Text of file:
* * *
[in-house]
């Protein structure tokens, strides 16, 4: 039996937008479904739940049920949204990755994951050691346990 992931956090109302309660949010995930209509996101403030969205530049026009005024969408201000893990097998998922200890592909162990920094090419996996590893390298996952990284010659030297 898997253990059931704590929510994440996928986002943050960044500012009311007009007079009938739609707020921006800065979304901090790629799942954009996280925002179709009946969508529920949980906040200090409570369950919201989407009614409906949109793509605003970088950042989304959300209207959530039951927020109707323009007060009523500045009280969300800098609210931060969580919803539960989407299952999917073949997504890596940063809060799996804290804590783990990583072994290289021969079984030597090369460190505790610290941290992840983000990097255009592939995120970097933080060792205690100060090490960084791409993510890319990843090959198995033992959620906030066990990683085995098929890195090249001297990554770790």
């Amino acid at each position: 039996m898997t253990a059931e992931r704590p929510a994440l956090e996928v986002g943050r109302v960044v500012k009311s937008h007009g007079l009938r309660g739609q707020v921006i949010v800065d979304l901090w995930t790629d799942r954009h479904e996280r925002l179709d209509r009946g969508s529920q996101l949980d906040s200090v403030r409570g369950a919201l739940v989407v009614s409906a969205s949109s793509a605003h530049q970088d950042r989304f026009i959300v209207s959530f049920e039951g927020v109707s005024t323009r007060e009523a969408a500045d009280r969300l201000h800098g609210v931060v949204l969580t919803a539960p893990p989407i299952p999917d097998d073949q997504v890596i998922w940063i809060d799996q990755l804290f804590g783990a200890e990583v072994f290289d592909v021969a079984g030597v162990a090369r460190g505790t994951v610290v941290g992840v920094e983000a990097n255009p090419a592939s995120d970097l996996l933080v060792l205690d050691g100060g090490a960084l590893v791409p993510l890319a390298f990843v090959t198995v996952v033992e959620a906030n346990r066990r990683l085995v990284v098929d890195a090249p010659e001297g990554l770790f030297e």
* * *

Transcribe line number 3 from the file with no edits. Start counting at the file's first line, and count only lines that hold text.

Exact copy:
């Amino acid at each position: 039996m898997t253990a059931e992931r704590p929510a994440l956090e996928v986002g943050r109302v960044v500012k009311s937008h007009g007079l009938r309660g739609q707020v921006i949010v800065d979304l901090w995930t790629d799942r954009h479904e996280r925002l179709d209509r009946g969508s529920q996101l949980d906040s200090v403030r409570g369950a919201l739940v989407v009614s409906a969205s949109s793509a605003h530049q970088d950042r989304f026009i959300v209207s959530f049920e039951g927020v109707s005024t323009r007060e009523a969408a500045d009280r969300l201000h800098g609210v931060v949204l969580t919803a539960p893990p989407i299952p999917d097998d073949q997504v890596i998922w940063i809060d799996q990755l804290f804590g783990a200890e990583v072994f290289d592909v021969a079984g030597v162990a090369r460190g505790t994951v610290v941290g992840v920094e983000a990097n255009p090419a592939s995120d970097l996996l933080v060792l205690d050691g100060g090490a960084l590893v791409p993510l890319a390298f990843v090959t198995v996952v033992e959620a906030n346990r066990r990683l085995v990284v098929d890195a090249p010659e001297g990554l770790f030297e």